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Wisconsin Rapids Daily Tribune Newspaper Archive: March 09, 1948 - Page 1

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Publication: Wisconsin Rapids Daily Tribune

Location: Wisconsin Rapids, Wisconsin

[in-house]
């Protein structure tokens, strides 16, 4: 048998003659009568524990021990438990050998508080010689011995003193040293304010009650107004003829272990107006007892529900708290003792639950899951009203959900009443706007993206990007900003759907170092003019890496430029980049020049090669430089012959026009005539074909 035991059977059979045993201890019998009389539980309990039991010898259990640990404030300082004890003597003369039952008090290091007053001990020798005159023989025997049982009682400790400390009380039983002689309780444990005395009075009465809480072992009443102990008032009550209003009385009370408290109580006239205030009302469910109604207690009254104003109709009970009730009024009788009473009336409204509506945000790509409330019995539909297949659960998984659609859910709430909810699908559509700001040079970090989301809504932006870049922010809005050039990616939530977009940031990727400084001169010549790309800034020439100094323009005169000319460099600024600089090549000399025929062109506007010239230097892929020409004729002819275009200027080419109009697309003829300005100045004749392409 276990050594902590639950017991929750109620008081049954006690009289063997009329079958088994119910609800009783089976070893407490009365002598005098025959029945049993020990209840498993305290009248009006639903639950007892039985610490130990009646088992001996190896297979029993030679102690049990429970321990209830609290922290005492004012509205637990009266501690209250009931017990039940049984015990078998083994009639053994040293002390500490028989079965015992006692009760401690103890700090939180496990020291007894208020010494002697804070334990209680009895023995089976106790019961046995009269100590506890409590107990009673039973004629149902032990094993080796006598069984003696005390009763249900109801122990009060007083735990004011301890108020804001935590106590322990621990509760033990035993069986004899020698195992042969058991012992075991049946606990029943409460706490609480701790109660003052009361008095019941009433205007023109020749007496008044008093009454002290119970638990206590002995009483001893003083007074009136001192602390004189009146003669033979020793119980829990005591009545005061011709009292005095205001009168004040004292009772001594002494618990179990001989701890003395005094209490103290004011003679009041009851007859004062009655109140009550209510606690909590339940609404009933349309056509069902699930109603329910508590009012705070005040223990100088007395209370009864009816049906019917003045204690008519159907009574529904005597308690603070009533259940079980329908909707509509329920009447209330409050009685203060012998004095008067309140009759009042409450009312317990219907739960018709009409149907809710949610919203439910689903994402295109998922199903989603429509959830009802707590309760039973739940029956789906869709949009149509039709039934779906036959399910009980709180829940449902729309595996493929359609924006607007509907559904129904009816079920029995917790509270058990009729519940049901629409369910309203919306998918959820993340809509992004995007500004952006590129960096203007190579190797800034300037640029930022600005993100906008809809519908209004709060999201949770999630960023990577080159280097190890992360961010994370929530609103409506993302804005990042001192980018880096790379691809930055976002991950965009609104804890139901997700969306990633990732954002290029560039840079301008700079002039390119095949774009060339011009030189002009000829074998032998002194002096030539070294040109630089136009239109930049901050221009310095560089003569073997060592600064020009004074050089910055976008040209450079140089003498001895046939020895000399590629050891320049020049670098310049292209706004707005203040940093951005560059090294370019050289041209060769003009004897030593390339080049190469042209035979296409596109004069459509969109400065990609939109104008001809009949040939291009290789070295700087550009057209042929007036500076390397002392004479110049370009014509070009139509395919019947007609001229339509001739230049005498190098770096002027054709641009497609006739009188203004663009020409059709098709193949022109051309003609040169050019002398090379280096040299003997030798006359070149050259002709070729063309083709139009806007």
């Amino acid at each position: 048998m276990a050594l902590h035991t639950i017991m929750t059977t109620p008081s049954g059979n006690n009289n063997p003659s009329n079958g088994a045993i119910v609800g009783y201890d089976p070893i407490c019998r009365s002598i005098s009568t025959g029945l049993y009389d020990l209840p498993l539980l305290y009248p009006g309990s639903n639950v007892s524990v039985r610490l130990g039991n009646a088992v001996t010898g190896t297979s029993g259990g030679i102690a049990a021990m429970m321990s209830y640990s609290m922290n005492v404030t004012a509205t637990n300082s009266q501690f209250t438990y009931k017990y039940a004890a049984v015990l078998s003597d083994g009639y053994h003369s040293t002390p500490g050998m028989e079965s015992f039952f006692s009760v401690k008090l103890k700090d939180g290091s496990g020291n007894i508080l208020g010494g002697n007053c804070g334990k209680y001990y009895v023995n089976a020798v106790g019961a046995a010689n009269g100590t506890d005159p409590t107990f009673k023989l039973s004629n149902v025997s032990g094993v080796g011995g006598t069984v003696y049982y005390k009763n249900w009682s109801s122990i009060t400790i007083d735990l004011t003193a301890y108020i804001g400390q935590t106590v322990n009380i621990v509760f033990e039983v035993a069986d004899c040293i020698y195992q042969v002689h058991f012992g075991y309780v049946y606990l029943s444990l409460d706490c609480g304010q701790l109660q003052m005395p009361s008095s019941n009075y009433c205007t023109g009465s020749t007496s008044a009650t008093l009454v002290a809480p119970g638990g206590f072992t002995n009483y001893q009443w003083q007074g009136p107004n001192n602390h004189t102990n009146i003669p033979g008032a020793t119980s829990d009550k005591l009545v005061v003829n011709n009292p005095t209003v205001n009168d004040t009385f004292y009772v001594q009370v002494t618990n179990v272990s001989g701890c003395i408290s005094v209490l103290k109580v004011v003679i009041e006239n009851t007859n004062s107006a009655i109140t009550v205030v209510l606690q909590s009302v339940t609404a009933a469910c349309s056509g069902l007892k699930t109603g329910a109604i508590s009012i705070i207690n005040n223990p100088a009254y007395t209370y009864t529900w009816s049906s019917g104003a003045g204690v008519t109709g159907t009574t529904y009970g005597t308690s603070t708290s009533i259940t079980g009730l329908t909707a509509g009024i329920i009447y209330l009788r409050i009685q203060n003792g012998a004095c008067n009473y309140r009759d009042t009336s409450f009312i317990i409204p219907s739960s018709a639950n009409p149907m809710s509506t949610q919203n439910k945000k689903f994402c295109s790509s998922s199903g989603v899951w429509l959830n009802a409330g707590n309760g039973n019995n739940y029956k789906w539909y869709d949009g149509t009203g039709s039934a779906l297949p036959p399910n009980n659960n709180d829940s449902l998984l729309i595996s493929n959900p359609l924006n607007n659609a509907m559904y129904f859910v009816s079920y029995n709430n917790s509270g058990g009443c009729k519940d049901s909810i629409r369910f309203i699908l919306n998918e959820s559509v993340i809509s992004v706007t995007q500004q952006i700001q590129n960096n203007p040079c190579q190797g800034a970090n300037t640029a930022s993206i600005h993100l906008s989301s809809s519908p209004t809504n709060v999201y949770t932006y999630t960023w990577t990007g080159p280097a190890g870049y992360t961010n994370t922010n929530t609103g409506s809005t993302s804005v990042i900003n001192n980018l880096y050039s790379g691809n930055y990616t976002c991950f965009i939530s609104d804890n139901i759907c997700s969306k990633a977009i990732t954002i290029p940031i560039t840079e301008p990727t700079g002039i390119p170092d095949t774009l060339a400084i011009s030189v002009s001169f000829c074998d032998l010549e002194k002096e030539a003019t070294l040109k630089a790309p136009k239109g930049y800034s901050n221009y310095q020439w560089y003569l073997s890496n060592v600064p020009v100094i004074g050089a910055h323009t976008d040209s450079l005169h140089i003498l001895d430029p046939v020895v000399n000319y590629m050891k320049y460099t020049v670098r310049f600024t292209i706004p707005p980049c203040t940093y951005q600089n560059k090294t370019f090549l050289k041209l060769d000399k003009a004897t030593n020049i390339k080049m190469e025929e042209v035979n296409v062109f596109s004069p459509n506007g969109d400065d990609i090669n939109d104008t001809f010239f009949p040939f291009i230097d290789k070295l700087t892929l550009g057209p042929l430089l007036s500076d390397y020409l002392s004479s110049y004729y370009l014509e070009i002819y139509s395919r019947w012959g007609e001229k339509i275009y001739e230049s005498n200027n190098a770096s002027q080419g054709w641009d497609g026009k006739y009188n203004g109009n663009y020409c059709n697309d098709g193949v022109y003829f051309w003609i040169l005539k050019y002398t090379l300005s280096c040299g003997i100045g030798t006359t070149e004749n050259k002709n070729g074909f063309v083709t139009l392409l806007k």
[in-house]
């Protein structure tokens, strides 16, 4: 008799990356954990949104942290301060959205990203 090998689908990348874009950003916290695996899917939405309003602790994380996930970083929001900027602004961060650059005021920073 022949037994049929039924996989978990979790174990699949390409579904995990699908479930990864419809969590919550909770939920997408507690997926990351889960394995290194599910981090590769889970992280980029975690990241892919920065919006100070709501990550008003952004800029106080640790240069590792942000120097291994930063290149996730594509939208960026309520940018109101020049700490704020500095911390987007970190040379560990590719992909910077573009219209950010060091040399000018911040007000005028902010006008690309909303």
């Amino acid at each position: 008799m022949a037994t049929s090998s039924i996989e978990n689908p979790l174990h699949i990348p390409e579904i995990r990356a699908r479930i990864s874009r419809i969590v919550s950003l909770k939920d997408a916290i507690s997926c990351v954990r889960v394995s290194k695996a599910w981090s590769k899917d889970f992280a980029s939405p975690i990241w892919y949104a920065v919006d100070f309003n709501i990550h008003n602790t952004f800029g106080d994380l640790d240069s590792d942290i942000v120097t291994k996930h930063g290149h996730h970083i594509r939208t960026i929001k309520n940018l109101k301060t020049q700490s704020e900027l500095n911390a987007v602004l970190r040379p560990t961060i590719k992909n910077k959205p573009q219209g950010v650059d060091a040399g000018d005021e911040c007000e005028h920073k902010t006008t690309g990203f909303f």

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   Wisconsin Rapids Daily Tribune (Newspaper) - March 9, 1948, Wisconsin Rapids, Wisconsin                               THE WEATHER For Wisconsin: Generally fair and quite cold tonight and Wednesday. No decided change in temperature. Local weather facts for 24 hours preceding 7 a. m.: Maximum 37; minimum -2. A V E lAj NEWS P E R Join the RED CROSS March 7-13 Thirty-Fourth Wisconsin Rapids, Tuesday, March 9, 1948 Single Copy Five Cents Mac Arthur Makes Bid For Top Position on Republican Ticket GOVERNOR ATTENDS at the speaker's table at the Republican party rally held Monday night at PittsviUe are (left to right) County Clerk J. A. Schindler; Jack Rouse, Marinette, executive secretary of the state GOP; Henry P. Baldwin, chairman of the Wood county Republican voluntary committee; Mrs. W. W. Clark, Vesper; Assemblyman Clark; Governor Oscar Rennebohm; Mrs. Henry P. Baldwin; and H. V. Higley chairman of the Republican party. (Tribune Photo) County Rally Hears Rennebohm Review State Business Methods Terming government of the state the "biggest business in Wiscon- Governor Oscar Rennebohm Monday night at PittsviUe told some 300 Wood county Republicans that "this is your business, and as good citizens it's necessary that you know what the party is doing." In an informal report to the taxpayers and voters of the state, the governor spoke of the achievements of his administration and stressed the importance of introducing business methods and economies in state government. "Your he declared, "is just exactly what you make it. If you don't care, there are many hands to pick it are too many in America today who don't love America." The governor spoke at a Repub- lican rally at the PittsviUe Com- munity hall attended by state lead- ers of the party as well as county officials and Wood county members of the GOP. Introduced by Clark Gov. Rennebohm WdS introduced by Assemblyman W. W. Clark, Ves- per, who in turn was presented by toastmaster Henry P. Baldwin.. Wisconsin Rapids, chairman of the Wood county Republican voluntary committee. Emphasizing the importance of State government, the governor as- serted, "no private business in the State compares with it in Discussing a new system of audit- ing and budgeting which now re- Finland Picks Leftists For Moscow Talks Helsinki Finland picked a leftist-tinged delegation today for the Moscow talks on a Russian-Fin- nish treaty of friendship and mutual assistance, a government member said. Government quarters said they ex- pected the negotiations to begin on or about March 20. The seven-man Finnish delegation will be headed weekly report from state by Premier Mauno Pekkala. There departments, he declared, "It's hard Advice on Cut is Conflicting Tax Washington Senators taxes today. Believe 100 Killed In Ammo Explosion Madison (JP) General Mac- Arthur's statf-ment he would ao Shanghai A Chinese am- munition dump exploded at Tsingtao today, leveling a city block and causing 250 casualties. An estimated 100 were killed. U. S. navy sources here said the   Wiscon- who have always had faith in President Truman s expected veto. terd th dis d am them- supported Frankfurter's stand. j Douglas Mac Arthur, are proud to Other matters occupying congress included foreign aid, the loyalty in- vestigation of Dr. Edward U. Con- don, cotton prices, oleomargarine, and transportation. Representative Keefe (R-W i s.) told the house he believes "certain big interests" are forcing up the price of cotton. He said "huge spec- ulators see in the proposed govern- ment purchases of cotton an oppor- tunity for another colossal clean- up." Transportation Issue J. Monroe Johnson, director of defense transportation, told a sen- ate probe subcommittee that "every common carrier of persons or prop- erty" in America, outside of buses and pipelines, is "on the rocks." He urged approval of a resolution which would establish a department of transportation at cabinet level. The b u 11 e r-vs.-oleo controversy got going full swing before the house agriculture committee. Dr. H. J. Deuel, Jr., a Califor- nia college professor, testified that "butter is in no way superior to margarine" and urged the commit- tee to approve legislation removing "restrictive" taxes on oleomargar- ine. Jackson, while S'oing along with' be able to present to the American i Frankfurter and Black's opinion in'people, regardless of party, the one Justice Black, author of the ma-'general, said he felt it might bring, American who if elected president will stop Communism in its tracks. Lauds General Phillip F. LaFollette, three-time governor of Wisconsin, said at Raleigh, N. C., "Douglas MacArthur has never shirked any responsibility in the service of his country. I have never had any doubt that if the country called for his leadership in this critical period, he would re- spond." Russia maintain- selves as to exactly how much' ground their ruling will cover. Jus jority opinion, upheld an atheist a deluge of suits, mother's complaint that religious education classes held in Cham- paign, 111., schools violate the con- stitutional requirements for separa- tion of church and state. Only Jus- tice Reed dissented. To be Separate "The first amendment (to the con- Black said, "rests upon the premise that both religion and Accuse U.S. Of Western Power Plot government can best work to achieve ed today that the United States is their lofty aims if each is left free engineering a western power scheme to divide Europe and in- from the other. The first amend- ment has erected a wall between the crease military strength in Ger- church and the state which must be many for aggression against the kept high and impregnable." Mrs. V a s h t i McCollum, who brought the original suit against the Champaign school board, said the decision has "safeguarded our Soviet Union. In a note to the United States, Britain and France, Russia declar- ed the western powers are trying to build up military potential in school system from sectarian domi-lthe Ruhr so as to "turn western nation." A self-styled atheist, she had com- plained that her eldest son, James Terry, now 12, was "embarrassed" because he was the only one in his class who did not take religious in- struction. Classes Held Europe into a strategic base for American with the imperialism purpose of Europe aggression council representing Protestant, Catholic and Jewish faiths present- Flames Wreck Hancock Cafe of unknown origin gutted the Chatter Box cafe here Parents' permission the school board against the U. S. S. R." The note was made public last night at a news conference. Rus- sian officials said it was delivered Saturday. It did not say what ac- take T, tion the government intends to Under the Champaign plan a ocal Qn jts inte tation of events. The Soviet note rejected a Brit- ish reply to an earlier Russian ance was voluntaryand onlywith 1 early this morning. Damage to the building1, which is owned by Mr. and Mrs. John Wandrey, was estimated at by Fire Chief George Baum. The fire was discovered about and firemen of both the Hancock and Plainfield fire departments bat- tled the blaze for two hours in zero weather. At one time the fire spread through a crack into the adjoining ed religious education classes once'protest against a recent three pow. a week in the public schools. Attend-1 or confercnce in London on Ger. many's future. That conference, the Soviet note charged, violated the Potsdam agreement of 1945. (The conferees agreed Saturday explained. It paid there was no ex- tra cost to taxpayers. John L. Franklin, attorney for the on future international control of Champaign school board, said the, yle Runr and a federalized form high court, by its decision, has government for western Ger- acted into law its that, niariy.) religion should be quarantined to the home and the church." In addition, the Russian note con- tended, the major western powers "I do not believe that this decision are trying to liquidate the four- will live in our he said. power council of foreign ministers. This view was echoed by Repre- Britain and America merged Hancock theater but it i tentative Landis (R-Ind.) who said: their occupation zones in western guished before any damage resulted to the theater. The Wandreys, who have been in business for about a year and a half, said the loss is covered by in- surance. 'n of religious education Germany so that they would not in schools. It will not hurt anybody. have to demilitarize that area "nor Says British Need U. S. Aid in 1948 London (IP) Sir Stafford of Blacks views. Cripps told parliament today British! Frankfurter said there may be economy will collapse unless sub- othel Vlmi of cooperation between stantial U. S, aid comes this year. The chancellor of the exchequer said in a White Paper that only the Marshall plan can prevent RELEASE U. S. PAIR may need a constitutional, liquidate their military enterprises amendment to clarify the situation." j in Germany." the Russian note de- Chief Justice Vinson and Justices clared. Douglas, Murphy, Jackson, Frank- furter, Rutledge and Burton agreed with Black. i But Jackson and Frankfurter wrote separate opinions disagreeing Magnwson to Ask Clemency LaFollette is a candidate for dele- gate-at-large to the GOP national convention on the MacArthur slate. He served on the general's staff during the war. Earlier, in a speech before the Raleigh Executives club, LaFollette praised MacArthur's efforts to con- Dewey of New York, Sen. Robert. Ohio, former Gov E. Stassen of Minnesota and Guv. Earl Warren of California. No Party Named The supreme commander ia lapan named no party in his an- MEETING IS CALLED of General MacArthur newest en- try in the Republican presidential called a meeting in Milwaukee next week to boom hia bid for the GOP nomination. War- ren Wright, Chicago banker, an- nounced plans for the meeting as national coordinator of the Mac- Arthur for America Clubs. He said about 20 MacArthur cam- paign leaders from 10 states will attend. nouncement that he would accept "any public duty to which I might be called by the American people." But his statement took note of the fact that his name has been en- Japanese people "to a freeltered in the Wisconsin Republican way of life through education and primary next month. Also, only 10 power of example." Two Drivers Face Charges After Crashes Four accidents on city streets Monday caused property dam- age and brought two drivers into justice court this morning. George M. Andres, 37, Route 1, Rudolph, pleaded not guuty this morning to a charge of driving while under the influence of intoxi- cants. Trial in Donald E. Rwland's justice court was scheduled for March 12, and Andres was released after posting bond. Crashes Into Truck He was arrested following a col- lision between his car and a truck driven by George R. Goubba, 3U, Stevens Point, Monday afternoon in the 100 block on East Grand ave- nue. Police said Andres' car struck the rear of the truck as both were diiving east. Damage was estimat- ed at Richaid F. Haasl, 20, 520 Fifth avenue north, pleaded guilty in Justice Holland's court this moin- ing to passing at an intersection and was fined and costs uf He was anestfcd following an ac- cident at the corner of Fourth nue and High street af- teinoon when hi.s car stiuck one days ago, the general sent a mes- sage to GOP headquarters in which he said: "The Republican party has never deviated from the propo- sition that all political power re- sides in the people." In his announcement last night, MacArthur said: "I have been informed that peti- tions have been filed in Madison signed by many of my fellow citi- zens of Wisconsin, presenting my name to the electorate for consider- ation at the primary on April 6. I am deeply grateful for this spon- taneous display of friendly confi- dence. No man could fail to be pro- foundly stirred by such a publia movement in this hour of momen- tous import, national and interna- tional, temporal and spiritual." Would Accept "While it seems unnecessary fo? me to repeat that I do not actively seek or covet any office and have no plans for leaving my post in 11 Historic Firsts of The Tri-Cities Compiled by "Falter Wood, mostly from the notes, records, newspaper clippings and correspondence at the late George N. Wood. 1873 The tryout of Grand Rapids' first file engine, purchased in 187J, was described as follows in the columns school and religious groups which But he insisted Majjnuson, town drivRii by Albert F. Cichy. 62, 841 of the Wood County Reporter. Cameron, convicted of murder in Eaat Giand Police taiJ t April 21, 1923, and Cichy was making a left tuin as Jlaasl tried to pas-j him while both cai'o were diivint> t'oith on Fourth. that same day to a term in the state prison at Waupun, wholesale unemployment, distress' Nurenbcrg, and dislocation of production. The high officials of the American war summary predicted Britons would crimes prosecution staff returned abollt }iarch get less food and clothing. It said to Nurenberg safoly today after 27 Mafnuson was that, without the Marshall plan, hours in the custody of armrd Rus- i there is "no prospect of a decent sian soldiers within the Soviet-oc- standard of living for years." I cupied zone of Germany. has published notice that he will file Damage I SCOUT LEADERS MEET A roundtable meeting for Boy Scout, Cub Scout and Senior Scout j leaders is scheduled for this evening at the courthouse annex here. Topics for discussion includ scrap paper col- for discussion include scrap paper collections, Cub pow-wow, council ro- deo, summer camp reservations, leadership training, and use of the i Wood County Normal school gym by i Scout groups. an appeal for executr, clemency with Governor Oscar Rennebohni corner of Ninth strc-'.'tn at convicted in the bomb slaying in 1922 of Mrs. John R. Chapman and the maiming of An intersection collision at the and Sat atoga Monday moinm? cau-i'd damage to litdiiick Bender, cai- and Ficd Sr., 711 Atomic Science Qets a New Start With Man-Made Mesons Berkeley, Cal. (JP) science got off to an exciting new duced in the University of Califor- start today with mnn-made nia's 4.000 ton cyclotron. her husband, then chairman of the Saiatoga Tuxhoin suffered mighty which heretofore Wood county board of supervisors. The sentence imposed by the late Judge Byron B. Park after a tun-day trial in cucuit court that commanded national attention. After serving ten years in prison, Magnui-on was committed to the hospital for the criminal insane at Waupun in 1930. Later he was made Dr. Lawrence said'laboratory me-' a trusty, and while serving in that a biui.-O'l light fort head but did not rujiiire im ilical tu .itrrent Thccaia tngithci as Bendei was dnv- i ing wot and Tuxhfrn muth. An accident in the Mead-Witter parking lot on Thud avenue rorth causp'i .SlO damage to cais driven! by YA illiam Urcssen, o-3, Route 1, i and Joseph B. Doishorat. I 1, Milladore. Police .-aid' botn. cars had btvn bac _ ______ have been produced only by nature, sons will give scientists their best capacity in 1940 he escaped. The achievement ends a notable j tool for finding out just what parti- A note ln hls !ocker up. and that when stop- race among scientists in America, cles there are in the nuclei of atoms, stated that ho wa.-, taking a vaca- Drt.-swi backed into him. Europe and perhaps elsewhere. They j However, there will be no immediate tlon" to which he felt working _ agreed that artificial production of practical application, he added. De- the state for years entitled Woman IS Killed by a meson would be the greatest thing spite the atom bomb, little is known h'm- Magnuson later was appro- p r iaS From in atomic research since the dis- covery of Uranium fission in 1939, which led to the atom bomb. Production of mesons in the labor- about the insidos of atoms. Dr. Lawrence, civiiit? credit to his bended while working at Chicago. Magnuson was convicted on cir- 1 Madison (.P) Mrs. William B. C. T. Rogers, the general agent, aimed on Monday and immediately set to work to clean 'er up, piepatatoij to in- spection by the mayor and council. The details of the contract having been found to be fulfilled, thp trial of he1' powet came o'f Tutsday af- ternoon. Kveivbody tu-ned out to witr.i'ss the spoit T''ie ots had the apptiirar.ee o'" J. rol.'bv. "Thf engnif wa- pbc-a at the old ffiiy (ruvr the pis sont site ile'M -a t -e aitai-lu-'l tot ot 1'he fuel foi th" of sappy pine slabs- tr.e noonst quality of coal that one meets in many a In fact the coal was of such 'no account' that it was finally abandoned. "in four after applying the match thoie were 3 pounds oi steam, 15 pounds in 5 "'2 minutes, and in (j'j mmuu-s she commenced throwing water. The distance the water was thrown was farther than guaranteed. The for 2UU feet of hose was 122 feet. She went over 125 feet. With feet ol staff and to 'British researchers, cumstantial evidence pieced together Nicholson, 76, was killed and her hose out. the boys went to throwing .termed the accomplishment "one of by some of the nation's leading husband, 75, was overcome by gas'water over the cupola of the Rab- atorv for the first time was an-1 the great milestones of all time in criminologists, but he stoutly denied escaping from a stove burner m hn House. Inoiinccd yesterday by Dr. Ernest 0. fundamental atomic research." his guilt. their home last m-ht. Revived by "The trial was satisfactory be- I Lawrence, famed atom smasher, and Mesons are important because police, Nicholson said he and his yond all doubt even for the few James IB. Fisk, research director of they are the most powerful particles TWO MEN ESCAPE became ill while sitting in their j who had thought it a wild scheme known to science and because they i J. Riley kitchen. the atomic energy commission. The potent particles, which even- tually may point the way to atomic energv far greater than that pro- before thev can solve any remaining I jail by sawing cell bars and fleeing the burner apparently failed to ig- __ _ I, _ _ _________ for our young city to invest have something to do with nucle'i Stone reported today that two men' Police reported they found one! for this protection against fire, which researchers must learn about! had escaped from the Sank county burner open on the stove and that1 Some claimed that it was the best _